Patients suffering from noninfectious uveitis, a group of diseases that causes eye inflammation, can get effective treatment from a corticosteroid alternative that has previously been approved for treatment of arthritis and Crohn's disease, according to a study led by a Duke Health researcher.
The Food & Drug Administration recently approved the additional use of adalimumab (sold as Humira) for patients with noninfectious uveitis. Corticosteroids have traditionally been the only FDA-approved treatment for these diseases, although some doctors had prescribed adalimumab off-label.
The FDA's approval is limited to treatment of the three types of noninfectious uveitis that pose the greatest threat of vision loss.
Glenn Jaffe, M.D., a professor in the Department of Ophthalmology at Duke University School of Medicine, said adalimumab works to treat uveitis by targeting a protein that is thought to promote inflammation. Jaffe led one of two clinical studies that formed the basis of the FDA's approval and was senior author of the study appearing Sept. 8 in the New England Journal of Medicine (NEJM).
"Patients may have many unwanted side effects when taking steroids long-term, as many uveitis patients do," Jaffe said. "The goal of these studies was to determine whether there was an alternative that could replace or minimize the use of steroids. The studies also looked at whether an alternative would be better tolerated or more effective, yet still safe."
The study consisted of 217 adults who had active, non-infectious intermediate or posterior uveitis, or panuveitis. Participants were randomly assigned to a group that received either adalimumab or a placebo at the start of the trial and every two weeks thereafter. All participants also initially received standard doses of the corticosteroid prednisone, and continued to receive it in diminishing doses over the course of 15 weeks.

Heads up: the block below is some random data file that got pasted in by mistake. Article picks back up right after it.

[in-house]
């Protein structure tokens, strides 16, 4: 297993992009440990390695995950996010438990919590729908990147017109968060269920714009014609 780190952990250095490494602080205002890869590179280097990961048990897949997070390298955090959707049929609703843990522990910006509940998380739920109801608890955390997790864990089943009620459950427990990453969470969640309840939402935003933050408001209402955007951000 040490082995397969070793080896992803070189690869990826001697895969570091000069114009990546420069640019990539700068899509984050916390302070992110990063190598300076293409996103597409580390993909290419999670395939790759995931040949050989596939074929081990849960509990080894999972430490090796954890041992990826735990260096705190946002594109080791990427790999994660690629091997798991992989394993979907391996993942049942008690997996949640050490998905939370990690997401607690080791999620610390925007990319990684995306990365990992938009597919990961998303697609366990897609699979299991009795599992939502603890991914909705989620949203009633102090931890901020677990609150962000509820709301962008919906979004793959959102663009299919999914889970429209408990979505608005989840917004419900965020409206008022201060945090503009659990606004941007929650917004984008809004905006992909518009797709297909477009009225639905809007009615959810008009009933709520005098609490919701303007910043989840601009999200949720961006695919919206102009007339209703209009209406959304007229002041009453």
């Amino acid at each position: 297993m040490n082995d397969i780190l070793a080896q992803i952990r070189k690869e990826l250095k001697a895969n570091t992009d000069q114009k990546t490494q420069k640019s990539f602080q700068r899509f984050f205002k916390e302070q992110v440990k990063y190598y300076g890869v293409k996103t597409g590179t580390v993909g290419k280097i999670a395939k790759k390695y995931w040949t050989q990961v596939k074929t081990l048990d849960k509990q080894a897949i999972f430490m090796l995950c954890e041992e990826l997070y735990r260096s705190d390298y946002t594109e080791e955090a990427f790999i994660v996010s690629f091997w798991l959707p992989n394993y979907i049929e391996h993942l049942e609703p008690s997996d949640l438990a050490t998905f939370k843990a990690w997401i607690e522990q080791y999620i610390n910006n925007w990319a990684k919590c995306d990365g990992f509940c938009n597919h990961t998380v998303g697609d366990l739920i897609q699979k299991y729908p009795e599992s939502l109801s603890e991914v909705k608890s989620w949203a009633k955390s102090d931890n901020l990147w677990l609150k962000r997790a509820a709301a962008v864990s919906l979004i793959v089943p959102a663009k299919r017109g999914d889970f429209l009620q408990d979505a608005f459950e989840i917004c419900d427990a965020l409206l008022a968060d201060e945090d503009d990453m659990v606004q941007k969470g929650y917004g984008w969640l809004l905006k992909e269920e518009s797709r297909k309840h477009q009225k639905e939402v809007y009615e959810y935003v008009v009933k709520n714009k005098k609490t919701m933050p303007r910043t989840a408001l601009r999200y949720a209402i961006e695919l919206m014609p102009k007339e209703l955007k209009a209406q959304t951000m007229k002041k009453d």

Jaffe and colleagues then analyzed patients' time to treatment failure, or how soon they saw a recurrence or worsening of one or more of four signs of inflammation: new areas of inflammation in the back of the eye, reduced visual clarity, more inflammatory cells in the front of the eye, or more cloudiness of the gel that fills the eye. Jaffe said the study focused on time to treatment failure because delaying or preventing inflammation is the key to successful treatment.
"It is the active inflammation, caused by the body's immune system reacting against itself, that can potentially permanently decrease the patient's vision and cause unwanted symptoms, such as eye pain and floaters in the field of vision," he said. "The hope is that by delaying or eliminating recurrences, the symptoms will be minimized or eliminated."
The researchers found that median time to treatment failure was 24 weeks in the adalimumab group and 13 weeks in the placebo group. Patients in the adalimumab group were also significantly less likely to experience treatment failure during the duration of the study (80 weeks) and they were at lower risk of treatment failure due to each of the four signs.
Jaffe said the study's results are significant not only because they indicate adalimumab delays treatment failure, but also because the investigation considered several signs as causes for treatment failure.
"Using these multiple, possible endpoints was something unique to this study," Jaffe said. "Since each of these signs can be associated with different types of uveitis, the study's results broaden the applicability of treatment for patients."
The study authors note, however, that patients in the adalimumab group reported serious adverse effects, such as respiratory tract infections and allergic reactions, more frequently than those in the placebo group.
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